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How To Express A Dog’s Anal Glands Naturally

How To Express A Dog’s Anal Glands Naturally

Today we are going to talk about a touchy subject for dog owners, the anal glands. What are they? Where are they located, and why is it so important to learn about them? Let’s get up and personal with your dog’s bottom and how to express a dog’s anal glands naturally. 

What Are Anal Glands? 

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Before we dive into how to express a dog’s anal glands naturally, we need to learn a little about them. The anal glands aren’t really a gland at all. Instead, they are actually tiny sacs on each side of the anus at the 4 and 8 o’clock positions. Healthy anal glands express when your dog poops or when they are frightened. You can think of them as scent glands. Why would your dog need this? 

These anal gland secretions transmit messages to other dogs who come across them. It’s a way of marking territory, release pheromones, and other news. But occasionally, these glands will get full and cause issues for pet owners and their pets. 

What Happens When A Dog’s Glands Are Full? 

Occasionally, your dog might find itself in a situation where your dog’s anal sacs get too full. If your dogs can’t express these glands, they fill with liquid and pus. When this happens, your dog will have difficulty sitting and walking without pain. It’s essential to try to relieve your dog of this pain as soon as possible. What happens if you don’t express your dog’s glands? If the glands have chronic problems or can’t drain, it will eventually lead to anal gland infections. 

How Do You Know If Your Dog’s Glands Are Full? 

So this will naturally lead you to wonder how you can tell if your dog’s glands are full? The biggest tell-tale sign is a fishy smell. Every time your dog walks by, you will smell a strong odor that is unmistakable for anal glands.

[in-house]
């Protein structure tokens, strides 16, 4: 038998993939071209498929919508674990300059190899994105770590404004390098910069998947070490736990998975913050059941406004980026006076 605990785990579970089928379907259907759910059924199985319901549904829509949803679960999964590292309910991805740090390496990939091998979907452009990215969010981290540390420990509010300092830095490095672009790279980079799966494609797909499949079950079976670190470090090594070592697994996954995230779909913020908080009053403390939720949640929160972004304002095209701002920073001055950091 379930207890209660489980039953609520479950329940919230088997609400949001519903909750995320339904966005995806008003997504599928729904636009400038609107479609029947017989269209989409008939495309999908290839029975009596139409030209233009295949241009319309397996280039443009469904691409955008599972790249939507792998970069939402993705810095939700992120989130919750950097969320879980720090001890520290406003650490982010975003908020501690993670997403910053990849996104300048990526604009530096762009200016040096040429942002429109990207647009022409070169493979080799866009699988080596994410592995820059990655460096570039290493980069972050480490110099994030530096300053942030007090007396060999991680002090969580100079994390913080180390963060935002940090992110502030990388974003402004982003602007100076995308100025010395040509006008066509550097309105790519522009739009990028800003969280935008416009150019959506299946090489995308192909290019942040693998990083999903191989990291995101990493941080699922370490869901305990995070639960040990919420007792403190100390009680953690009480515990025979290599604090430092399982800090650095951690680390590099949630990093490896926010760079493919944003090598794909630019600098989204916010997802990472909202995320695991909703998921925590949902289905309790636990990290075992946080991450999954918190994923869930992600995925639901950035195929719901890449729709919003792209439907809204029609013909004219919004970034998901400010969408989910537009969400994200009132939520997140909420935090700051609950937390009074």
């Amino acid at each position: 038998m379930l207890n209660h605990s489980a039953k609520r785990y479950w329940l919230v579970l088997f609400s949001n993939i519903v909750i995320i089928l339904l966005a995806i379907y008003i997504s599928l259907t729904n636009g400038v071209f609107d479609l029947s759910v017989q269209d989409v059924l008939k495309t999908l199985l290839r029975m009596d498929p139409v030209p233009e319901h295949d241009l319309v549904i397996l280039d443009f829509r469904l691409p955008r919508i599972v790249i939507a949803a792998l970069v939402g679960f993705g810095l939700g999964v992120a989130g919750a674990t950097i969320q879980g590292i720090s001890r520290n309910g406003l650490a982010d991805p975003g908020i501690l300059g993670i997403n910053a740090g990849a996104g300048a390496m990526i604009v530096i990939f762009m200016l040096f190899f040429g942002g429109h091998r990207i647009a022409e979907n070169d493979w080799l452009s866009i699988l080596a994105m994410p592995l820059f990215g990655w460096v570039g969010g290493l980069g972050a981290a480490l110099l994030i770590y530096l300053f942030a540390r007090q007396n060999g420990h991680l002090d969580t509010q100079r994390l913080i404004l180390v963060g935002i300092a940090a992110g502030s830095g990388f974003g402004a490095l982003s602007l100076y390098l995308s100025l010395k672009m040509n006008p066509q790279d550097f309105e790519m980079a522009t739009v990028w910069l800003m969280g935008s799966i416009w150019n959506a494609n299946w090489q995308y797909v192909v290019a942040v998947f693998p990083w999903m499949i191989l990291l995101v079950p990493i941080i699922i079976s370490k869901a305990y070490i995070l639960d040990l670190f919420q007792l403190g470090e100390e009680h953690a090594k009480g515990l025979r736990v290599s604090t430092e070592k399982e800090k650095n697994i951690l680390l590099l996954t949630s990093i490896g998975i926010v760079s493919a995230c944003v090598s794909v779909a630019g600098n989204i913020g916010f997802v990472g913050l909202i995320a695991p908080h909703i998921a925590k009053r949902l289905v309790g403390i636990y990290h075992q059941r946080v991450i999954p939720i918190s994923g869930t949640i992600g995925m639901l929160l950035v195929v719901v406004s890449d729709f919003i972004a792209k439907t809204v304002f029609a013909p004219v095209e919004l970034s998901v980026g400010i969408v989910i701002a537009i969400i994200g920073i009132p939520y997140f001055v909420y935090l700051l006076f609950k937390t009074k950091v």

Another common sign of full anal glands is scooting. If your dog is suddenly dragging his bottom across the carpet, his anal glands could be bothering him. You might notice scooting accompanied by your dog chasing his tail and licking his rear end to relieve the pressure and itch. 

And the last sign that your dog’s anal glands are full is restlessness. Your dog will have a hard time sitting or lounging around the house. You might see him fidget from side to side or getting up and moving a lot. These are all sure signs that your dog is having anal gland issues. 

What Causes Dog Glands To Fill? 

So now that you know what to look for, you might be wondering how to keep anal glands at bay. You might be shocked to know that this is a common problem in dogs. Some small dogs, like Cocker Spaniels and other smaller dog breeds, are more prone to it. 

The biggest cause of anal glands becoming filled is soft stools. You might notice your pet’s anal glands will fill after an illness that causes chronic diarrhea. Or if your dog is eating food with low fiber, they will have soft stools and anal gland issues. Without firm pressure from pooping, these glands will quickly fill with liquid. 

But a loose stool isn’t the only cause of anal gland issues. If your dog smells, it could be a side effect of medication or food allergies. If you notice that your dog has an ongoing issue with anal glands, it might be worth talking to your vet about an allergy test and exam. It’s always best to rule on the side of caution when it comes to these sensitive problems. 

How To Express A Dog’s Anal Glands Naturally? 

So now that we have completed our dog’s bottom 101 class let’s talk about some solutions. You might have heard of anal gland expression from a veterinary technician or groomer. And while this might be a good idea if the situation is severe, it’s not always the best idea. Your dog can have permanent damage if the expression isn’t done right. 

So instead, we have a few lifestyle changes and tricks to naturally help your dog express his anal glands. Here are the top recommended things to help your suffering dog. 

High Fiber Diet

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The best way you can resolve anal gland compaction is to re-evaluate your dog’s diet. Currently, the AAFCO does not require fiber to be in a dog’s diet, and most food on the market has very little. But fiber is essential to anyone’s diet. If your dog’s stools are soft and watery, fiber will soak this up and create more bulk to the feces.